A “Parish Life Coordinator… Coordinatrix” writes in the bulletin about Motu Proprio

When it comes to reactions to the Motu Proprio Summorum Pontificum, here at WDTPRS we usually focus on major media and official statements of dioceses.  Usually parish doings are of less interest.  However, sometimes you find pieces exemplfying an attitude which must be exposed.  Take a look at this, from the "Pastoral Life Coordinator" of Mary Queen of Heaven Church in Elmhurst, IL (USA)… or is it "Coordinatrix"?  Yes, I think it must be. 

My emphases and comments.

Mary’s Corner

Mary Queen of Heaven Catholic Church
426 N. West Avenue
Elmhurst, Illinois 60126-2171
Parish Office: 630/279-5700
Fax: 630/279-4667

Are we going back to the old days with the Mass being said in Latin? I was asked to respond to recent news in the media that made things sound this way. I think it would be good to offer some explanation of what has transpired, along with some background.

On July 7, Pope Benedict XVI promulgated a moto proprio, meaning an apostolic letter issued "on his own initiative," about a subject that is personally important to him[While this is true, it also gives an impression that his personal interests may have been the main reason why he issued the Motu Proprio, which would be untrue.]

This apostolic letter makes it easier for the old Latin, or "Tridentine" Mass to be celebrated. The Tridentine Mass would be familiar to those of us born prior to or in the 1950’s. This would be the Latin Mass of our childhood.

The reforms of the Second Vatican Council led to renewed [take note of the vocabulary] liturgical books and the Mass as we know it today, [This is problematic.  What you find in the book is not usually what you find in the parish.] spoken in the language of the people in every country around the world. Since the time of the renewal of the liturgy, parishes have had to get special permission from their bishop for a Tridentine Mass to be celebrated. In many respects, this was a very good thing. [Pope Benedict, however, understands that it was a very bad thing that a form of Mass in use for so long should suddenly be marginalized.] Emphasis on the value of having Mass in the language of the people was needed. This helped people to learn more about the Eucharistic liturgy – what was going on and how they are called to participate – since they could now understand all the parts of the Mass in their own language.  [This is a string of cliches.]

In the time since the Second Vatican Council, there have been many changes in the church, not only involving liturgy. Change is always hard and these changes affected the lives of people all around the world! Especially when change is major, it shakes people up. Some people became angry; this is what happened with schismatic Catholics who broke away because they could not accept the changes of Vatican II. Even today, some practicing Catholics seem angry in their responses to teaching or church practices that seem new but are a legitimate part of Catholic Church tradition; their reactions are undoubtedly magnified by previous hurts.  [Is it possible that the wounding is still going on?  Is it possible that liturgical abuses and inadequate catechesis and preaching still hurt people?  Could they have a good reason to be angry?]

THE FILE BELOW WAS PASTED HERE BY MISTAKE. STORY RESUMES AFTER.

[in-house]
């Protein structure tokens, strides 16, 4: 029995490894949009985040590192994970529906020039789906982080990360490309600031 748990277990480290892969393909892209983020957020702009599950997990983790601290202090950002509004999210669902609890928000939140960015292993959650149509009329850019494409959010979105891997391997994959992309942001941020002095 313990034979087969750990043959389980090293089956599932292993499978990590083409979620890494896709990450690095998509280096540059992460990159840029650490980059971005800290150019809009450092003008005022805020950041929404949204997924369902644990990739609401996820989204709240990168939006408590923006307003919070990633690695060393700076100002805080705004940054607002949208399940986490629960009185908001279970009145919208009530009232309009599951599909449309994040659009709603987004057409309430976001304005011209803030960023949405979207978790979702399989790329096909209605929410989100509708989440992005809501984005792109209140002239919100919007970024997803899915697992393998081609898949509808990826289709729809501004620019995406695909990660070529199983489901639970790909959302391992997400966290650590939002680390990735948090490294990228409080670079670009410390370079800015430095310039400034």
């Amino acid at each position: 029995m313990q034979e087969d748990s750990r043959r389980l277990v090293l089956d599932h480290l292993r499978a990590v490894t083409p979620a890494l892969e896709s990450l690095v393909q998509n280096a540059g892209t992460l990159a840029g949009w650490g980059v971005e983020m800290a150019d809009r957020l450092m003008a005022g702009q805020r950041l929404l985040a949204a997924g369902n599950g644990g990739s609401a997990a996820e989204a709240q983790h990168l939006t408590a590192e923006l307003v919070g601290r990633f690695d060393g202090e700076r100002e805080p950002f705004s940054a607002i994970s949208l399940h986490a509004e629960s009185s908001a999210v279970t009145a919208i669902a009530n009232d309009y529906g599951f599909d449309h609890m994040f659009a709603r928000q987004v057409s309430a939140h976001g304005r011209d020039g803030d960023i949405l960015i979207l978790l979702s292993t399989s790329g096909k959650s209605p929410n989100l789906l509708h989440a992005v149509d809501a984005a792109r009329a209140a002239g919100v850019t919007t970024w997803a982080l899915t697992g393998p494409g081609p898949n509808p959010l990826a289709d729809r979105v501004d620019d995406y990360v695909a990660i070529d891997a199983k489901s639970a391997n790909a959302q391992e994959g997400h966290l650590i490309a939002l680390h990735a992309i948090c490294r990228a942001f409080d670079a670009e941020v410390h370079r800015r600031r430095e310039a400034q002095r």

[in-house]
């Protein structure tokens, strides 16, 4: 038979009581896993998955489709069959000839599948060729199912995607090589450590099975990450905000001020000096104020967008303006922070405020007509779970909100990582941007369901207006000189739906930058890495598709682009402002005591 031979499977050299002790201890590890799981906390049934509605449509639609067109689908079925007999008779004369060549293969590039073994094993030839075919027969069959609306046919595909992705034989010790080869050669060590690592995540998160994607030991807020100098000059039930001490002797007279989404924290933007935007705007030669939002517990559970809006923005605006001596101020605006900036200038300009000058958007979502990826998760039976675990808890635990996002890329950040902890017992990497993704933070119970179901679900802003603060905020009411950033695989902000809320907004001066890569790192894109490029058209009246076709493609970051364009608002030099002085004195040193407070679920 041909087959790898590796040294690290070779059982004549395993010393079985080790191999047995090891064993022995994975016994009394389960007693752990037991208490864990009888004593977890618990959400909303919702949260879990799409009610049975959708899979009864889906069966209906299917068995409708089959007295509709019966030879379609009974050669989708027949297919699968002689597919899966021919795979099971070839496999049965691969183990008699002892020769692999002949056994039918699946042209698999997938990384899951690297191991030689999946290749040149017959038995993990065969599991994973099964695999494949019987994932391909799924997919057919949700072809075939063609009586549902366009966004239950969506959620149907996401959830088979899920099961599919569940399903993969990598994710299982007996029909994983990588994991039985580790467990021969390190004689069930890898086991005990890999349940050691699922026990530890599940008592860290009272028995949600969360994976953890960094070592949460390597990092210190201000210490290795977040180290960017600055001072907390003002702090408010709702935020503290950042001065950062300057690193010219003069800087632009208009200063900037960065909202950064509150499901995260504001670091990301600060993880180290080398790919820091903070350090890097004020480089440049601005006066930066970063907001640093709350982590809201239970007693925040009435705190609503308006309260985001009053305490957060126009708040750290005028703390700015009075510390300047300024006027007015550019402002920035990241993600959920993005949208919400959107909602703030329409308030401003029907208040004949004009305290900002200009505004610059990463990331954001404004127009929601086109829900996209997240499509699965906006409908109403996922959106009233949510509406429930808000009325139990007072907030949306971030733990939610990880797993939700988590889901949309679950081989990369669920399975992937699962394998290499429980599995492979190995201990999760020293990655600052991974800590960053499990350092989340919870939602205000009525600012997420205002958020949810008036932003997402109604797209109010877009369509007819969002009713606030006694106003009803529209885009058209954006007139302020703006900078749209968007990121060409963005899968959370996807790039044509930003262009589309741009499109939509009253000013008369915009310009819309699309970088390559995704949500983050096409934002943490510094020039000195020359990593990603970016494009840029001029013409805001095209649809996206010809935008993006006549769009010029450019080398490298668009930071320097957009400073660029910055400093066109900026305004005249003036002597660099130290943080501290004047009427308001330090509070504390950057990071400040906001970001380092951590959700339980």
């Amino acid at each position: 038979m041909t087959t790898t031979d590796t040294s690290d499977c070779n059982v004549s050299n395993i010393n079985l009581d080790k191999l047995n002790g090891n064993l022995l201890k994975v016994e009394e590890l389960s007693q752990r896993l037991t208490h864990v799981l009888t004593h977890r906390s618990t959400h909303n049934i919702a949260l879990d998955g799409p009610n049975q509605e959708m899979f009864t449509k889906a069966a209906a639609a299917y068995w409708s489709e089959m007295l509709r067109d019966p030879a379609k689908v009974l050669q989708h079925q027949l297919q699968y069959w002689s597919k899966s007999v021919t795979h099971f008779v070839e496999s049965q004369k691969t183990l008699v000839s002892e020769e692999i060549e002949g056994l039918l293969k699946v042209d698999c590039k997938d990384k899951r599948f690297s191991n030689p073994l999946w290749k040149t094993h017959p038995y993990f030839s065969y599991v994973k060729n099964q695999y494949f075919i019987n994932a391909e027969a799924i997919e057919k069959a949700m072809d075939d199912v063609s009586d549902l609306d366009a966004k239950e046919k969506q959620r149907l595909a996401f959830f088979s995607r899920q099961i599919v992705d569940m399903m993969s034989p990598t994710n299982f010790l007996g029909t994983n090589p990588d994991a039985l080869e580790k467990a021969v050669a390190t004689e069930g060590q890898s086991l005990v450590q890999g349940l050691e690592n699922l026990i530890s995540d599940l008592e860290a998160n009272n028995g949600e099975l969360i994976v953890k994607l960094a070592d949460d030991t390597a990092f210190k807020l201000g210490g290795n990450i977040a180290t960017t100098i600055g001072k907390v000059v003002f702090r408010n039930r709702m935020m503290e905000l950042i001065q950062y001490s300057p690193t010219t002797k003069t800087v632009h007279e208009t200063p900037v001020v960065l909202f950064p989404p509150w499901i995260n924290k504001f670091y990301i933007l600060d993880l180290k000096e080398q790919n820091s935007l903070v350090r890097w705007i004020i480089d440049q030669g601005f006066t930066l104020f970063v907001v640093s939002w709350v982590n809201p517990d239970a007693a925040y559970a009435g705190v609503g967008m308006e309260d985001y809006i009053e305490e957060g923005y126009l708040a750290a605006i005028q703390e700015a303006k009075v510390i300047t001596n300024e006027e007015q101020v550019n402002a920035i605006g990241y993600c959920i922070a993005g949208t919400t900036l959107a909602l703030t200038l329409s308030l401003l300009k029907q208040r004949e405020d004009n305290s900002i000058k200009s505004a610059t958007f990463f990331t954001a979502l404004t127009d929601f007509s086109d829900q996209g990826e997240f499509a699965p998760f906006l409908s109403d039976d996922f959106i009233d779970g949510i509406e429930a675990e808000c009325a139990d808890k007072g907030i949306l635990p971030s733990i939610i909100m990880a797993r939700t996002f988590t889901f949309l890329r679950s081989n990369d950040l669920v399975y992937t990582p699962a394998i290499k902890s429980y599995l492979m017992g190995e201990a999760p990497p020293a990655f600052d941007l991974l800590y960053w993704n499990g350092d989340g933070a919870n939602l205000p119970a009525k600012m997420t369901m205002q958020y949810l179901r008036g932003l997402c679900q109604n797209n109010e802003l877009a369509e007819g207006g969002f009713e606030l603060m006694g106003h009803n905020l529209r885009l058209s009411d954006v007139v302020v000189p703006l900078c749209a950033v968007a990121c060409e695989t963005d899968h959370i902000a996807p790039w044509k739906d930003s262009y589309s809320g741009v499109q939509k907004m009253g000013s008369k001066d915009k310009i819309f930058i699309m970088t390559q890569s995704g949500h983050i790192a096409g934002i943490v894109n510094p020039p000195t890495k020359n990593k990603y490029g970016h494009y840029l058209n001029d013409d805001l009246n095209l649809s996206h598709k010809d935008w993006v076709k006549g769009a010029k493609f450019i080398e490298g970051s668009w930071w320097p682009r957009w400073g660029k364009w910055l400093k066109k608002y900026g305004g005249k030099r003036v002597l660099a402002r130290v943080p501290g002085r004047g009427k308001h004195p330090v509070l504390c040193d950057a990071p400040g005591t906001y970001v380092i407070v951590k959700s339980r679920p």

While all of this is certainly true, it is also true that there is a real sense that something was lost when the liturgy seemed to change so radically and so quickly. The language of Mass changed, the music changed; we don’t have many "smells and bells" anymore. Should this matter? In some respects, it really does. The years following Vatican II produced a lot of experimentation. Some of this was good; some of it was not, as it led to there being less a sense of mystery when we celebrate the Eucharist, less a sense of reverence during the Mass, and less a sense of our Catholic identity. [At last some good points.  The changes gave many the impression that anything, even doctrine, could change.] Some of the changes that have come about in recent years (and are coming about still) are meant as a corrective to these tendencies.  [Okay, this is good.] The new emphasis in the GIRM (General Instruction on the Roman Missal) on making a gesture of reverence (a small bow of the head) before receiving the Eucharist is but one small example of this.  [GRRR…. that is an entirely inadequate gesture for the purpose of reverence.] (This change is a reminder that Catholics believe that what we receive is the real Body of Christ and not merely a symbol, as in some other churches.) There is also work being done now by the Bishops to put together texts of especially appropriate sacred music for liturgies.